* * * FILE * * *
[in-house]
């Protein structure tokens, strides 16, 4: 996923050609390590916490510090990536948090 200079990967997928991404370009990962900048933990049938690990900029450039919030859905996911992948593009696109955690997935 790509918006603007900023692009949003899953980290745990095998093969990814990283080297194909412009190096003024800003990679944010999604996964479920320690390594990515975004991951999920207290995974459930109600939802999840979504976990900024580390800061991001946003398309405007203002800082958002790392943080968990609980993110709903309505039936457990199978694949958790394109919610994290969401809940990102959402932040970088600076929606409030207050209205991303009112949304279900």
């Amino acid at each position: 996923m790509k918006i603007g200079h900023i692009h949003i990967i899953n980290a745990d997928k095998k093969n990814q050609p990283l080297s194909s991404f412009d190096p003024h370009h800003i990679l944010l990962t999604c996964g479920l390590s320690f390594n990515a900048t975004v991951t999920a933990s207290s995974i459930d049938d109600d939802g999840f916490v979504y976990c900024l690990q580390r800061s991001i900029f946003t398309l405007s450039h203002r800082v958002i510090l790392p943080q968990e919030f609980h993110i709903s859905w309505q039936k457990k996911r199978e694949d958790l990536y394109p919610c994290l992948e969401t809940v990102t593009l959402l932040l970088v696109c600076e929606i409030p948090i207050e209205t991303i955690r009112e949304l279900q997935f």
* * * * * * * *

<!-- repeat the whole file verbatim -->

[in-house]
């Protein structure tokens, strides 16, 4: 996923050609390590916490510090990536948090 200079990967997928991404370009990962900048933990049938690990900029450039919030859905996911992948593009696109955690997935 790509918006603007900023692009949003899953980290745990095998093969990814990283080297194909412009190096003024800003990679944010999604996964479920320690390594990515975004991951999920207290995974459930109600939802999840979504976990900024580390800061991001946003398309405007203002800082958002790392943080968990609980993110709903309505039936457990199978694949958790394109919610994290969401809940990102959402932040970088600076929606409030207050209205991303009112949304279900």
């Amino acid at each position: 996923m790509k918006i603007g200079h900023i692009h949003i990967i899953n980290a745990d997928k095998k093969n990814q050609p990283l080297s194909s991404f412009d190096p003024h370009h800003i990679l944010l990962t999604c996964g479920l390590s320690f390594n990515a900048t975004v991951t999920a933990s207290s995974i459930d049938d109600d939802g999840f916490v979504y976990c900024l690990q580390r800061s991001i900029f946003t398309l405007s450039h203002r800082v958002i510090l790392p943080q968990e919030f609980h993110i709903s859905w309505q039936k457990k996911r199978e694949d958790l990536y394109p919610c994290l992948e969401t809940v990102t593009l959402l932040l970088v696109c600076e929606i409030p948090i207050e209205t991303i955690r009112e949304l279900q997935f």